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Funding mechanisms for addressing historic morphological pressures on surface water bodies - WT0906CRF

Description
Project Specification

Water Framework Directive: funding mechanisms for addressing historic morphological pressures on surface water bodies in England and Wales

Introduction
1) In response to the Defra/WAG consultation on Hydromorphology Mechanisms several public bodies and NGOs identified the need for a dedicated catchment restoration fund to pay for the physical restoration of historic morphological modifications that contribute to the failure of Water Framework Directive (WFD) objectives.
2) There remains a need to scope options for the administration of any such potential fund to ensure the effective targeting and delivery of physical restoration activities and to explore all possible sources of funding.
3)This document sets out the requirements for a project to:
(i) identify sources of funding to pay for physical restoration of historic morphological modifications
(ii) develop costed options for the administration of a catchment restoration fund, and alternative models for delivering restoration.
4) Proposals are invited from organisations that can demonstrate relevant experience and:
(i) an understanding of WFD requirements in relation to hydromorphological conditions in surface water bodies;
(ii) an awareness of the context in which the environmental protection agencies and environmental NGOs operate domestically and internationally, including opportunities for, and barriers to, joint working and any implications for obtaining grants and other financial support.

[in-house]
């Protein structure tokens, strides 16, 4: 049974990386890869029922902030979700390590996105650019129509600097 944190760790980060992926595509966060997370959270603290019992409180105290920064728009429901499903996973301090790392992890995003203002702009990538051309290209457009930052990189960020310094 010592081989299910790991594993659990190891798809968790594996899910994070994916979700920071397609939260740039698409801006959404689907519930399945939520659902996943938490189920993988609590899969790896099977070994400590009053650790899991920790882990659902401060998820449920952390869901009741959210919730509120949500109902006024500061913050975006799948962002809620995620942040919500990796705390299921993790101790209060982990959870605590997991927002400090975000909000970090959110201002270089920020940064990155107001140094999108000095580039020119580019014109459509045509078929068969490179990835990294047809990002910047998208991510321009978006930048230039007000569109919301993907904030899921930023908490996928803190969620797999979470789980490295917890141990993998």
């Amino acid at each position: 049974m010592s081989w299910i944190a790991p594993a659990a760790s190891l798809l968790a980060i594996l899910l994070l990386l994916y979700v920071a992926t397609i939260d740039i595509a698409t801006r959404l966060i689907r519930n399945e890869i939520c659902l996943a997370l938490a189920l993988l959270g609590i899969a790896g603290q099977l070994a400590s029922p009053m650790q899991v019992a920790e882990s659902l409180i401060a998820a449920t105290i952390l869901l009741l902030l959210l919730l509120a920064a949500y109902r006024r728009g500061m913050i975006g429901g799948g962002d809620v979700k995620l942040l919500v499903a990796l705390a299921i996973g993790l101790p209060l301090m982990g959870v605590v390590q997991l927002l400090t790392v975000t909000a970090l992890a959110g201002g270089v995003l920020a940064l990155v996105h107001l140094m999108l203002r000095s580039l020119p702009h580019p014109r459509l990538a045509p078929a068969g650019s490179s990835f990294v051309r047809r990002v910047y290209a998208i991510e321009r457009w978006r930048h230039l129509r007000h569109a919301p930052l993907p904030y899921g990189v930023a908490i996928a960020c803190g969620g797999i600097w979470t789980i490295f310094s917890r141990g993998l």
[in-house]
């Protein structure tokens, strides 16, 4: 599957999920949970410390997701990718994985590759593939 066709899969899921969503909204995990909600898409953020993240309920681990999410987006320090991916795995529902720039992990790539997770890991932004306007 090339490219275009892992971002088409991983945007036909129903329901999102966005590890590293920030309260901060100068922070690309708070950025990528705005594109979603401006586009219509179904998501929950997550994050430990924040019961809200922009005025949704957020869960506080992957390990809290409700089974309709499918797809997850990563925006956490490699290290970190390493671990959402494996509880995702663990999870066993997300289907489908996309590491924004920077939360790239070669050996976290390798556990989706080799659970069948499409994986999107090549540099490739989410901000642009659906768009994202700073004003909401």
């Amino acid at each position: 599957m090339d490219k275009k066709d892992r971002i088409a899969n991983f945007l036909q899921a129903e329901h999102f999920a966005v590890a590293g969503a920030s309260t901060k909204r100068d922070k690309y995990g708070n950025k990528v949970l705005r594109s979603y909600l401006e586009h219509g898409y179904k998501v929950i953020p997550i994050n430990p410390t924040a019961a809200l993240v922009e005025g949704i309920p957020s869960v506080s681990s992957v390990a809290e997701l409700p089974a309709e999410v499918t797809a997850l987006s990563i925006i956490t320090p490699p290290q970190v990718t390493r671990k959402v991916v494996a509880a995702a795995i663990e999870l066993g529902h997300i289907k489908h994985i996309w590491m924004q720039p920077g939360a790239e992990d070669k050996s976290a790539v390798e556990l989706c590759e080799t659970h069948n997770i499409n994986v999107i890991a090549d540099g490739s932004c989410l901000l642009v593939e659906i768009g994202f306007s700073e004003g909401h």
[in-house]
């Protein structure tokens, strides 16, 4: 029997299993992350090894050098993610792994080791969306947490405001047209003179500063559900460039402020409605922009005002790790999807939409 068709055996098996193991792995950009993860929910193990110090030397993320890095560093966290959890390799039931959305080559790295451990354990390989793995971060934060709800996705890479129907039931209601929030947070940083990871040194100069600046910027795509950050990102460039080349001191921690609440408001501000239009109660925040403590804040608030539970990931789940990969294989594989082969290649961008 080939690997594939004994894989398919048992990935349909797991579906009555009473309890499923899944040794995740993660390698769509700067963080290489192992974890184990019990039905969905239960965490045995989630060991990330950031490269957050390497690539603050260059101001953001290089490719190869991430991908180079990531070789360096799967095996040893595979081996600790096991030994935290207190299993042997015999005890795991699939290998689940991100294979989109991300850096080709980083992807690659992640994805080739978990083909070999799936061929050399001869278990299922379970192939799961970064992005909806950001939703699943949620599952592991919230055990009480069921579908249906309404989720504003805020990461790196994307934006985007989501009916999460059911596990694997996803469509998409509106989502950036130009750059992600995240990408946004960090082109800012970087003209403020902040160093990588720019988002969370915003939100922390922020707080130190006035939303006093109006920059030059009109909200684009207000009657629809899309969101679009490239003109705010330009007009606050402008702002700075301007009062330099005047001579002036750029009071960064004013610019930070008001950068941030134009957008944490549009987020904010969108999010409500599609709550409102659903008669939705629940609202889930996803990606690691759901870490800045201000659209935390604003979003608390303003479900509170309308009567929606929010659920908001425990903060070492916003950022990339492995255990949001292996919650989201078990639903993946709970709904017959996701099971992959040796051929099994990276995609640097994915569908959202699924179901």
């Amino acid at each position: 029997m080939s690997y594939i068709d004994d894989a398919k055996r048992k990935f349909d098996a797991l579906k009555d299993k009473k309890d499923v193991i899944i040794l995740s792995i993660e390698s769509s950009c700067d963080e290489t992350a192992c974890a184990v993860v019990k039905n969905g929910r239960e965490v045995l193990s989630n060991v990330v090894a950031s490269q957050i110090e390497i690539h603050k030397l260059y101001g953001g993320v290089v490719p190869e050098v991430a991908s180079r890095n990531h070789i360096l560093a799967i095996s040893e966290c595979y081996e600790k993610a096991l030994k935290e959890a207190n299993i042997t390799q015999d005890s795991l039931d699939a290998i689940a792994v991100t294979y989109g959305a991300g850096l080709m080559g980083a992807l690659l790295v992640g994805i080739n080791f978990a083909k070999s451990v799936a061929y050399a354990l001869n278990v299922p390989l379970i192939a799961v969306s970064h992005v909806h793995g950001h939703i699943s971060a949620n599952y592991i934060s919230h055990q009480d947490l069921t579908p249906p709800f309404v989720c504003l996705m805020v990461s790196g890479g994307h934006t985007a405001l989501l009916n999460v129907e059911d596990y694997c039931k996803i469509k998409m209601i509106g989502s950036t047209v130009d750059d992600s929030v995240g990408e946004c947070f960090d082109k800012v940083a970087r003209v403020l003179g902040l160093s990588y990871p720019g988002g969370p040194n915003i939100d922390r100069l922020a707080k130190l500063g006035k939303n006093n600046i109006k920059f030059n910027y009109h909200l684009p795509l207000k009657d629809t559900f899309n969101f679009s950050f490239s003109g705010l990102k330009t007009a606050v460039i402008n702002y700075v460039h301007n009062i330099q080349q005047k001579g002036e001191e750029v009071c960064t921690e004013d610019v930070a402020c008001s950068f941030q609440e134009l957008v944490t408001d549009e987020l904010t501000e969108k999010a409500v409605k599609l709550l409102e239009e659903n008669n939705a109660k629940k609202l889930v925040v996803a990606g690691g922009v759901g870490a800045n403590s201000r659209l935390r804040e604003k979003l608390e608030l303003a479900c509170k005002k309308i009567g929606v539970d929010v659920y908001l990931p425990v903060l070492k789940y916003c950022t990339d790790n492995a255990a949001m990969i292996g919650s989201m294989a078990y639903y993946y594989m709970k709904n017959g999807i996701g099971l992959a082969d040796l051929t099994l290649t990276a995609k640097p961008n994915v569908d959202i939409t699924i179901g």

The project will be funded by Defra Water Directorate.

Background
5) The WFD requires Member States to manage the impacts to the ecological status of water bodies which result from changes to the flow and physical characteristics of water bodies. It requires action in those cases where these hydromorphological pressures are having an ecological impact which will interfere with our ability to achieve Water Framework Directive objectives.
6) A recent consultation on mechanisms to deliver WFD requirements on hydromorphology set out a wide range of mechanisms already available for delivering measures to avoid or mitigate hydromorphological impacts from new or ongoing activities. However, it concluded that it would be difficult to assign responsibility for paying for historic modifications resulting from legal activities by private individuals and organisations or where no owner of a modification could be identified.

7) The sorts of measures for which there is no obvious funding mechanism are mainly capital works such as removal of weirs and other barriers and redundant structures in river channels, together with rehabilitation of the channel up and downstream of such structures.